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June 26, 2019

Utah Rolls Data Network for Smart Highways

George Leopold

If you are sitting in traffic, the road ahead (and all those brake lights) look pretty dumb. Among the potential solutions for smartening up the roadways and boosting the capacity of the nation’s clogged highways is a partnership between Utah’s Department of Transportation and Panasonic Corp. of North America to develop a network that would share data among motorists, vehicles, infrastructure and roadways installations.

The real-time data network would provide the Utah DoT’s Traffic Operations Center with updates on crashes, stalled vehicles and severe weather. The intent is to allow traffic managers to send out alerts to connected drivers about delay times and alternate routes.

Panasonic said this week the partnership would accelerate development of Utah’s “Smart Roadways” data network, now in its initial phase. A statewide system would eventually collect and share autonomous and connected vehicle data. The system would augment the “Utah Valley Express,” an operational connected vehicle corridor.

Utah’s Transit Authority opened a bus rapid transit corridor last year between Orem and Provo, south of Salt Lake City. Initial ridership is estimate to be 10,000.

The busses are equipped with special radios that communicate with traffic signals along the corridor. In one scenario, buses running behind schedule can extend the length of a green light.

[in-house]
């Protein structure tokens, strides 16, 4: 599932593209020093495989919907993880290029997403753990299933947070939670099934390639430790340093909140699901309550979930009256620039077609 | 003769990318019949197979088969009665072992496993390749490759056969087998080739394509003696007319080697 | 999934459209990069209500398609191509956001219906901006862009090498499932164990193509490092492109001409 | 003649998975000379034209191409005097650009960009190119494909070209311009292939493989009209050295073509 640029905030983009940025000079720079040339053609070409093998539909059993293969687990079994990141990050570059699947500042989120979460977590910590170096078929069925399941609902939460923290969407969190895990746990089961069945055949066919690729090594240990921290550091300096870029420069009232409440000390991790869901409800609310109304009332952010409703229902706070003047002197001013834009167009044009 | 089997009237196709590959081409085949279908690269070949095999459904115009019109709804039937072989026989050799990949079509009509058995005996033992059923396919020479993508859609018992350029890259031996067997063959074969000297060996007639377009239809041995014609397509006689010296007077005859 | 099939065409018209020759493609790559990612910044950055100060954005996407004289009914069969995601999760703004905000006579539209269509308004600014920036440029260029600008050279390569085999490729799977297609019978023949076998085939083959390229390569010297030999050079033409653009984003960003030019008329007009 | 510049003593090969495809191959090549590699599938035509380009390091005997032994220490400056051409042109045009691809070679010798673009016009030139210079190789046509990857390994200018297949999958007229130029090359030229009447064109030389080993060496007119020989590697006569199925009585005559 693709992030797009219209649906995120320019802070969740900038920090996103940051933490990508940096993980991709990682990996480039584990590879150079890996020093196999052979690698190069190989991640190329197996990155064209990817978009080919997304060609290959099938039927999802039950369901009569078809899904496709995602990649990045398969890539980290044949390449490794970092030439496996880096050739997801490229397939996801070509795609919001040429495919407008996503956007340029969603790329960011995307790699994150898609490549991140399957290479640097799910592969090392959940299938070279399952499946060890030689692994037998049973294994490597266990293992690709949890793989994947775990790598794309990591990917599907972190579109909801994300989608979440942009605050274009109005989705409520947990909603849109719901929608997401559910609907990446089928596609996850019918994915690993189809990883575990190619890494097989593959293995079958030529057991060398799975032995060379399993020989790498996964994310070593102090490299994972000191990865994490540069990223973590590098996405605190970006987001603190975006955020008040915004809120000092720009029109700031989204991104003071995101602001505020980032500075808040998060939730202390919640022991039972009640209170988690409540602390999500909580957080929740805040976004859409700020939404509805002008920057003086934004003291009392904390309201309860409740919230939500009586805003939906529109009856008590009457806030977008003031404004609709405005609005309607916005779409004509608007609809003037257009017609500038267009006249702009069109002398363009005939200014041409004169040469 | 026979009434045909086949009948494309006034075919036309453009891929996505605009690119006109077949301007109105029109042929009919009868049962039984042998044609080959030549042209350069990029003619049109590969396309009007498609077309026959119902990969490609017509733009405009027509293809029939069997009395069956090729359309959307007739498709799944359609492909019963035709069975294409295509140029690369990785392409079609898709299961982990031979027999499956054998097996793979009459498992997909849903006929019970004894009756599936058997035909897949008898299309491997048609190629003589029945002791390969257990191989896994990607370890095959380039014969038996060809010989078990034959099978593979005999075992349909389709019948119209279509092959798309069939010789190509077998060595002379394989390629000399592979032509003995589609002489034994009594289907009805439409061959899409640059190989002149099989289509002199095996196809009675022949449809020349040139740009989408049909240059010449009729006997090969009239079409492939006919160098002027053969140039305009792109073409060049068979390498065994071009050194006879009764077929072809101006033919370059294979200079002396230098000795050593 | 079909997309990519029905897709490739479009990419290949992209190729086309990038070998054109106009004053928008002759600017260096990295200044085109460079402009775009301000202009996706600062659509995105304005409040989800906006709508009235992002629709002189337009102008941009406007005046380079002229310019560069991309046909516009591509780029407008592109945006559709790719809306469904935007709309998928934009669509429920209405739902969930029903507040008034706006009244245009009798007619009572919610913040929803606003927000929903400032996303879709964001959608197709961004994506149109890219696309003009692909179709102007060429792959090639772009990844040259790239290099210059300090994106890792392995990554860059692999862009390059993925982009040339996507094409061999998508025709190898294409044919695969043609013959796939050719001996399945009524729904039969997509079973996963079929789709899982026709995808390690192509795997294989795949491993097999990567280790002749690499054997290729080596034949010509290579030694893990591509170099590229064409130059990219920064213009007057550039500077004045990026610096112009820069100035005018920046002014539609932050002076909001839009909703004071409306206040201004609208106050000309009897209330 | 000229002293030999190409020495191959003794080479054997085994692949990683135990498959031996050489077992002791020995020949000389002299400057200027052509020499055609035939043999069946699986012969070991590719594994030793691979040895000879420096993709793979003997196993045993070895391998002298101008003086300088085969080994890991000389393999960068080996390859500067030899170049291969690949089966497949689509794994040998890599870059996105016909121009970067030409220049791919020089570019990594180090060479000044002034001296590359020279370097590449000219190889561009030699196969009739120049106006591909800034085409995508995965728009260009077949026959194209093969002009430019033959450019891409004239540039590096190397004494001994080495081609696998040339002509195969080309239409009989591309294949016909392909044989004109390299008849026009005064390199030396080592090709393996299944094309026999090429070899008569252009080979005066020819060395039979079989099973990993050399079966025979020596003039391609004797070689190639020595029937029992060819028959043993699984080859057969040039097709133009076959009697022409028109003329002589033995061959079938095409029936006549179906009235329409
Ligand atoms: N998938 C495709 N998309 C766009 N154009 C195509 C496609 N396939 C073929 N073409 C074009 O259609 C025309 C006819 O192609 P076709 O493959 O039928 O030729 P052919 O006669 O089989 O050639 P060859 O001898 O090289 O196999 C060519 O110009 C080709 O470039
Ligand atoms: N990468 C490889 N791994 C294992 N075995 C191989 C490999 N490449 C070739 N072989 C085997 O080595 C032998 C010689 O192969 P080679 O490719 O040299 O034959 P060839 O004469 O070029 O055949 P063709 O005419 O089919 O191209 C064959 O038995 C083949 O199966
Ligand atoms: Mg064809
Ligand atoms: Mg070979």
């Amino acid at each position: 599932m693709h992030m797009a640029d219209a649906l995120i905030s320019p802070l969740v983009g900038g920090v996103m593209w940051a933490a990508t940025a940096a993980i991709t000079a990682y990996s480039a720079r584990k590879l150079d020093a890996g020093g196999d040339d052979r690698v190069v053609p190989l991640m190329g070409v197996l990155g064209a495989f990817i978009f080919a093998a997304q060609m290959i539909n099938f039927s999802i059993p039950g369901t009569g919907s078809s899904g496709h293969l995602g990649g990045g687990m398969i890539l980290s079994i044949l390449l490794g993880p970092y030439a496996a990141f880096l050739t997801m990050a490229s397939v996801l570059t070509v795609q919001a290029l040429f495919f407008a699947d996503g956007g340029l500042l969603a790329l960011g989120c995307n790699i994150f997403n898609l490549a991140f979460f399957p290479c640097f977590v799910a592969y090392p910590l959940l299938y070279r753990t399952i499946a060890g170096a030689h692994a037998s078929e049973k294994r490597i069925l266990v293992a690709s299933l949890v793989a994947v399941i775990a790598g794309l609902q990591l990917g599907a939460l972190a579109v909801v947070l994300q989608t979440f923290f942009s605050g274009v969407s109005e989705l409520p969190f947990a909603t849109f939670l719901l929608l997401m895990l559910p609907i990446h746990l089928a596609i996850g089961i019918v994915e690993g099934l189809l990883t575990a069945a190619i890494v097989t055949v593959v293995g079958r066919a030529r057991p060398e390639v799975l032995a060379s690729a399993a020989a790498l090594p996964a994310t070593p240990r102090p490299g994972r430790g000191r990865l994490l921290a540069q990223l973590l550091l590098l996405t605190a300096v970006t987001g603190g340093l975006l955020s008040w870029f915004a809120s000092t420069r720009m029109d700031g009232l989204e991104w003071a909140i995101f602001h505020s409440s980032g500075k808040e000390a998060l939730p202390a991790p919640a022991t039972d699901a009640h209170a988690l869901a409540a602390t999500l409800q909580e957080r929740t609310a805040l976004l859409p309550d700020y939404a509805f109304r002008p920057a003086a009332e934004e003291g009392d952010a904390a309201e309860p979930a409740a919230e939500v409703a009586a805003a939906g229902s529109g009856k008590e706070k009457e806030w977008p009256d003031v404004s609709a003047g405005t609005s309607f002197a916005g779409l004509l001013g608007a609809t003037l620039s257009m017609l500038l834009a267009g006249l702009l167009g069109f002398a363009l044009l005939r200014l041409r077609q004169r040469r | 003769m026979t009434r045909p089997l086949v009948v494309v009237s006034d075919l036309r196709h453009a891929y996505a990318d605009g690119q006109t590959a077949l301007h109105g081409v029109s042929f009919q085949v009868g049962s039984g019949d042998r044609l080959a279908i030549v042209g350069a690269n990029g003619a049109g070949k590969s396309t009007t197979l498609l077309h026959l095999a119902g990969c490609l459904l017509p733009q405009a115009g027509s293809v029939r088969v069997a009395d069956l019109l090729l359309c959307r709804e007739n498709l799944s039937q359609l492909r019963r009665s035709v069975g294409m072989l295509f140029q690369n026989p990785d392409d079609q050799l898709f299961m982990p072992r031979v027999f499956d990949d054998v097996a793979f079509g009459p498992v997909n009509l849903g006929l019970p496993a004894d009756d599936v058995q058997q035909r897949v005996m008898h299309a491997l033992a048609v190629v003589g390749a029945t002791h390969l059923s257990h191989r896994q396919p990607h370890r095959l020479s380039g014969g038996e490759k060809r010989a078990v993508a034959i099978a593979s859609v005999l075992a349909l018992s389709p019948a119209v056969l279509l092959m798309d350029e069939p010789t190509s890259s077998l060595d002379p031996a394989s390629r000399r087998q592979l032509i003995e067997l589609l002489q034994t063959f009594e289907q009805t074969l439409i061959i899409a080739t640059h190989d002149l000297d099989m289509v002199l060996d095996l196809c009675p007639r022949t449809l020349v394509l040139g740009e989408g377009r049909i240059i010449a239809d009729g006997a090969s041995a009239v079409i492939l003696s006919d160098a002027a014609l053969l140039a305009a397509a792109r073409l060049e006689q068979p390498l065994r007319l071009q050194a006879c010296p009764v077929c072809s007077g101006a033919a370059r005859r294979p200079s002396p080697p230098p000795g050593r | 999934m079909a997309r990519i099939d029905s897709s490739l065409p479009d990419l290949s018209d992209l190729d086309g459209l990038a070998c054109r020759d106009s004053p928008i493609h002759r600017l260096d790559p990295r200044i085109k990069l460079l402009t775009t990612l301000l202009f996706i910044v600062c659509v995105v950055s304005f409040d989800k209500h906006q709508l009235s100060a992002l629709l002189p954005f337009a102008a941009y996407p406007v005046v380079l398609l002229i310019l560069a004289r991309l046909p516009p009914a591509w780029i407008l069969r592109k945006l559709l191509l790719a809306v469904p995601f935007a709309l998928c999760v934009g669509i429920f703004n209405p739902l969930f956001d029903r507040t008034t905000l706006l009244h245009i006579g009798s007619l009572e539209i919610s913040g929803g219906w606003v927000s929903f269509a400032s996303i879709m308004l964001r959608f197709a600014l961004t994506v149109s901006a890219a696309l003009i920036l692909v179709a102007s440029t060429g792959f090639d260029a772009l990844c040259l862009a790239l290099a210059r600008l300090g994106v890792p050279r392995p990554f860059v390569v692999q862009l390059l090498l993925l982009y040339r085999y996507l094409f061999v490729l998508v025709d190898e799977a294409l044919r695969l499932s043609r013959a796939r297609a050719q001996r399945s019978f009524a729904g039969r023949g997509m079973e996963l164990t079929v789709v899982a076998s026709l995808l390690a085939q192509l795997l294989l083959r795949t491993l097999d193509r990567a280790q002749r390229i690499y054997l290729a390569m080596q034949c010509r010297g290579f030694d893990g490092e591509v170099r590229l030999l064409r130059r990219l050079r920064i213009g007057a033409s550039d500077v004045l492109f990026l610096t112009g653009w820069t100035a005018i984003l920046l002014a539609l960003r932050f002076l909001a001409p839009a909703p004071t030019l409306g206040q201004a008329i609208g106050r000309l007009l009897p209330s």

The partners said the initial development phase of the data network would allow state transportation managers to accommodate “the incoming wave of smart vehicles that are more connected, more autonomous and able to operate more safely and more efficiently through communication among vehicles as well as the infrastructure—including signs, signals and other sensors.”

Under the $50 million partnership, Panasonic will install industry standard intelligent sensors along selected state roads. The sensors along with vehicle-mounted software and equipment will collect and transmit data at rates up to of 10 times per second. These data are then shared on cloud-based infrastructure. A central software platform tracks information from the data network and automatically generates alerts shared by vehicles, traffic signals, highway message systems and state transportation managers.

The initial phase of the data network includes 40 installation sites. A fleet of 30 state-owned vehicles will be used to test the network. The goal is to identify traffic chokepoints and use the data network to help reduce congestion and keep traffic moving.

The partners expect to expand the network to 220 installation sights and up to 2,000 vehicles. Once those locations are identified, new software applications will be developed and sensor networks will be installed at key chokepoints.

Panasonic touts is CIRRUS data network as an open architecture that will allow other transportation agencies and third-party developers to connect new applications addressing highway safety and maintenance.

“We’re encouraging developers, startups and members of Utah’s academic community to add value… by creating new applications on the platform,” said Jarrett Wendt, executive vice president of Panasonic North America, which is based in Newark, N.J.

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